Managing Static in A Public Safety
Emergency 911 Call Center
by David H. Long
We recommend watching this video, "How to Choose Anti-Static Carpet for 911 Call Centers and FAA Applications" before reading this archived article about static electricity discharge problems in emergency 911 dispatch call centers. You will learn why it is important to reference compliance with standards like Motorola R56 and ATIS 0600321 before ever installing any static control carpet in any type of call center or command room.
ENPM | April/May 2004
See note at bottom of page regarding edits
to bring this article current with telecommunication industry grounding standards.
Random static discharge will wreak havoc inside your call center--lost or corrupted data, dropped calls, PC lookup, and blown headsets.
ESD carpet attracts built up static charges and safely channels the charges away from an operational environment to an established ground point.
Designers of mission critical spaces such as 911 call centers, mission control command centers and flight control towers routinely design their spaces to withstand external threats-weather, power outages, earthquakes and, in some cases, even biological threats. While clearly all of these external threats must be addressed, an invisible threat, inside the call center, is sometimes overlooked. Electrostatic discharge (ESD) can wreak havoc inside the mission-critical command center. Dropped calls, blown headsets, PC lockup and lost or corrupted data represent just a few of the problems caused by random static discharge.
Microcircuits inside electronic equipment perceive a static discharge as an overwhelming burst of energy. Older, more rugged components, though still prone to ESD failure, contained special microcircuit gate protectors, capable of diverting the random charge away from the heart of the device. These interior shields, while protecting the circuitry, slowed the performance of the devices. Today, many designers of the new breed of electronics have done away with these cumbersome internal protection devices. This progress in design translates into a world of faster, more capable computers and telephony equipment. Without the internal shields, however, devices are far more susceptible to the invisible threat of static electricity, a phenomenon even more ubiquitous than the common cold.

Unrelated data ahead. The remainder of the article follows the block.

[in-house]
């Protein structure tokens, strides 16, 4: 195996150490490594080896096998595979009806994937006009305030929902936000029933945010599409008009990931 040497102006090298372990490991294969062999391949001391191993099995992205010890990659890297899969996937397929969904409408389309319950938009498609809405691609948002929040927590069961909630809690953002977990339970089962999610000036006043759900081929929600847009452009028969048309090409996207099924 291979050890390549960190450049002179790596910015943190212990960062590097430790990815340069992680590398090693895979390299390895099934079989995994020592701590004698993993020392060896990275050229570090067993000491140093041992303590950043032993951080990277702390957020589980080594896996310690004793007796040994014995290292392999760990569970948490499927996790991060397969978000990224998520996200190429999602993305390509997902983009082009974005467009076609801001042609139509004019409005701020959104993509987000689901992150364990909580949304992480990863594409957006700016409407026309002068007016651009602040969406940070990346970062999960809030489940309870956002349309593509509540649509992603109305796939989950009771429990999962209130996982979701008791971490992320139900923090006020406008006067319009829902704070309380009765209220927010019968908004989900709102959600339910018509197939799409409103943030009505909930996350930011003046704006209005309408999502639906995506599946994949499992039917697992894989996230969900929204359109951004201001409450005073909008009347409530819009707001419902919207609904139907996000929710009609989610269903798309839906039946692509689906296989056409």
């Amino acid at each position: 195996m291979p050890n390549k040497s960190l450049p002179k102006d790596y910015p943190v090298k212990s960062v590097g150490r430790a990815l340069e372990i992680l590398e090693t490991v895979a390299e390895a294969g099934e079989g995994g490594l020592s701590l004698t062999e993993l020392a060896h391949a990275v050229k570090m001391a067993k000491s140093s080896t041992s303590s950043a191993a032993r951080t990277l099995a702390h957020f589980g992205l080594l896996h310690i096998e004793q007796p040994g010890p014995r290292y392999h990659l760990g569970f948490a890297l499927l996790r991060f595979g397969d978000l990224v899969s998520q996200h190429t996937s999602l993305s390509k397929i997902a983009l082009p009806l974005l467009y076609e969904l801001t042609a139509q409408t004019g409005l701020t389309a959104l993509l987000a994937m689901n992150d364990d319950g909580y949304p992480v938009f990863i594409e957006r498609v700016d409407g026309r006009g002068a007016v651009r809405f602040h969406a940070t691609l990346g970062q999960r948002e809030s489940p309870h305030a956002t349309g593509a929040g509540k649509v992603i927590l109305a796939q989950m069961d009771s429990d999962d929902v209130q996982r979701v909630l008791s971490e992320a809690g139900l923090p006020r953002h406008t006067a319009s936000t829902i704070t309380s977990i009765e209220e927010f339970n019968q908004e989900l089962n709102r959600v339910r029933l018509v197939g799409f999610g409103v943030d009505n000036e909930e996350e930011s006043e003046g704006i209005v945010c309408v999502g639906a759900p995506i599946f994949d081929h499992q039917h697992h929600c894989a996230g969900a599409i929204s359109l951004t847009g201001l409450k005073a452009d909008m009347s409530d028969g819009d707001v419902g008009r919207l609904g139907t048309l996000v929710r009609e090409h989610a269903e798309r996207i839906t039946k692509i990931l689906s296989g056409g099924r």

Most people, having experienced the nuisance of static cling or felt the zap of a shock, assume that static is something that can be seen and felt. Yet it takes 3500 Volts of static electricity for human beings to perceive the effects of a static discharge. To put that number in perspective, sensitive electronic components can be damaged or destroyed by a discharge of fewer than 25 Volts. Random static discharge and field effects caused by such common events as sliding a chair, rising from a seated position or walking across a floor can wreak havoc on computers and sophisticated telephone systems. Last year, Palm Source, Inc., the manufacturer of the Palm Pilot, was engaged in a class action suit after low levels of static inside its PDA caused lost and corrupted data during transmission to PCs.